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Unseen Beauty, Unforgettable Hangzhou


One of China’s Most Important Cities Encompassing Rich Culture, History and Stunning Natural Landscapes to Promote Tourism to International Markets


In an unprecedented move to allow international tourists to travel freely throughout the city, Hangzhou, capital of the Zhejiang Province in China, has facilitated an “open door policy” and has launched a new campaign to promote tourism to more than a dozen countries around the world, including the United States, according to Li Hong, director of Hangzhou Tourism Commission.

Hangzhou is the first mainland city in China to implement an internationalization strategy of its tourism industry. Li Hong explained, “The goal is not only to attract more international tourists and increase our foreign exchange earnings from overseas visitors. It will also boost the capacity and status of our industry so that we may provide an even better product.”

Hangzhou’s marketing strategy encompasses 20 big action plans and 77 smaller projects. These include: an outdoor campaign in several international core cities with buses and taxis extolling the central theme and slogan “Unseen Beauty, Unforgettable Hangzhou”; promoting Hangzhou cuisine and Chinese medical tourism and developing its meeting and convention facilities. In addition, tourist reception centers are being set up around the city.

Hangzhou is one of the six oldest capitals in China and at the core of the world’s sixth largest economic center – the Yangtze River Delta. Offering 5,000 years of rich culture, it became the city of Chinese civilization in 221 BC. When Marco Polo visited 800 years ago, he declared it the finest and most splendid city in the world.

The city is located on West Lake, a UNESCO World Heritage Site. The Grand Canal, the world’s oldest and longest canal, begins at Hangzhou and ends at Beijing. There are 132 heritage sites in the Grand Canal, seven of which are in Hangzhou. Fine porcelain, silk, and tea all have rich histories in Hangzhou and tourists may visit museums dedicated to the culture of each and how it has impacted civilization.

Almost eight million people reside in Hangzhou and in 2009, there were 63 million visitors; five percent of which were from outside China. Currently, the average tourist spending is half of the international average, with duration of stay also lagging behind cities both inside and outside of China.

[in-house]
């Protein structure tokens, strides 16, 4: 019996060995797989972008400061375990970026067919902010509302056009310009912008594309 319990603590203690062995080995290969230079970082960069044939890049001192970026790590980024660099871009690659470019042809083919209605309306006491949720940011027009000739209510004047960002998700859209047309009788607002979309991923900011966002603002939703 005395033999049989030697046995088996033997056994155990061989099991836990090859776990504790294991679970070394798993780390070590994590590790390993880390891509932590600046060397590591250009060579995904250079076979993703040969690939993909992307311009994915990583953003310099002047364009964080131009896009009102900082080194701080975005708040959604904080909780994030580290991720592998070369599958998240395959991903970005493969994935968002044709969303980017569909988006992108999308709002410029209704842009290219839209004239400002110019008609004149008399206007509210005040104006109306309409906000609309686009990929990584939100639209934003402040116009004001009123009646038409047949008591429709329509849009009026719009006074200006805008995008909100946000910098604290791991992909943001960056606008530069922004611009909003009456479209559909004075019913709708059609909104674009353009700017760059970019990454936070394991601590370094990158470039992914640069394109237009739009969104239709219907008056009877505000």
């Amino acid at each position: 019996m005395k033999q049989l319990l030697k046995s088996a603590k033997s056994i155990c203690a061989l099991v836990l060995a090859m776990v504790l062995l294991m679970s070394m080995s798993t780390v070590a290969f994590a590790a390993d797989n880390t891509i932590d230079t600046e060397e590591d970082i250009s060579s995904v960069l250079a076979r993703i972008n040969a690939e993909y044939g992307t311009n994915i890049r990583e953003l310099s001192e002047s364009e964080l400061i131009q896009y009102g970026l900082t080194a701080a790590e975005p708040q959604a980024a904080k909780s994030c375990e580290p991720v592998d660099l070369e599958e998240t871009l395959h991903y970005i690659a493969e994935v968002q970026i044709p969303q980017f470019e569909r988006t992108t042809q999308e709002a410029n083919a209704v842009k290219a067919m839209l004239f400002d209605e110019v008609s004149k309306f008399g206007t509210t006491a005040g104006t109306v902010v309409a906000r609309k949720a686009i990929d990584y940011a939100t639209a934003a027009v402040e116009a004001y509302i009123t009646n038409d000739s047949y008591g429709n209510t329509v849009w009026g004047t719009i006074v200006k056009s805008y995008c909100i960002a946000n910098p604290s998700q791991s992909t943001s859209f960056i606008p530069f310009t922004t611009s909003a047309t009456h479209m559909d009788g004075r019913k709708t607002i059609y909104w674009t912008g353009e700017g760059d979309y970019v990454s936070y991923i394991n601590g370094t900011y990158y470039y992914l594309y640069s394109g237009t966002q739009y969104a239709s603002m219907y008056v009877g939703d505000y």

China is expected to surpass France as the largest tourist destination by 2015 and Hong believes that the pace of internationalization throughout the whole country needs to speed up in order to meet the demands of incoming tourists.

About Hangzhou:

Hangzhou is in a pure natural landscape on West Lake surrounded on three sides by hills. The lake, a fusion of culture and nature, has inspired famous poets, scholars and artists since the 9th century. Ten scenic sites have been given poetic names such as Autumn Moon, Twin Peaks Piercing the Clouds, etc. There are two causeways and three islands with gorgeous pagodas, pavilions, lush gardens and historic temples. Hangzhou is the political, historical and cultural center of Zhejiang Province on the southeast coast of China, only 45 minutes from Shanghai on the bullet train. For getting around the city, bicycles are an important and healthy means of transportation and may be rented by the hour.

What to Do:
Many museums celebrate the culture and history of Hangzhou, including the ancient culture of Liangzhu, with 50 recently unearthed archeological sites. Hangzhou is China’s tea capital where Longjing tea, the most famous variety, is produced. The Lingyin Temples is one of the world’s most important temples with over 400 carvings cut into limestone. A number of internationally acclaimed festivals occur here including the Dragon Festival, an annual boat race said to be lucky for those who watch it.

Where to Stay:

Hangzhou has many hotels of different categories from five-star to budget, including internationally-known chains. Recent openings: Shangri-La, overlooking West Lake; Banyan Tree, located in the world’s first wetland reserve; Aman, close to spectacular Buddhist Temples; and the Four Seasons, located on the bank of West Lake, with beautifully-landscaped gardens.

When to Go:

There is much to do here all year round but spring is when the city really comes alive as parks and gardens burst with blooming plants and trees and bicyclists are everywhere.
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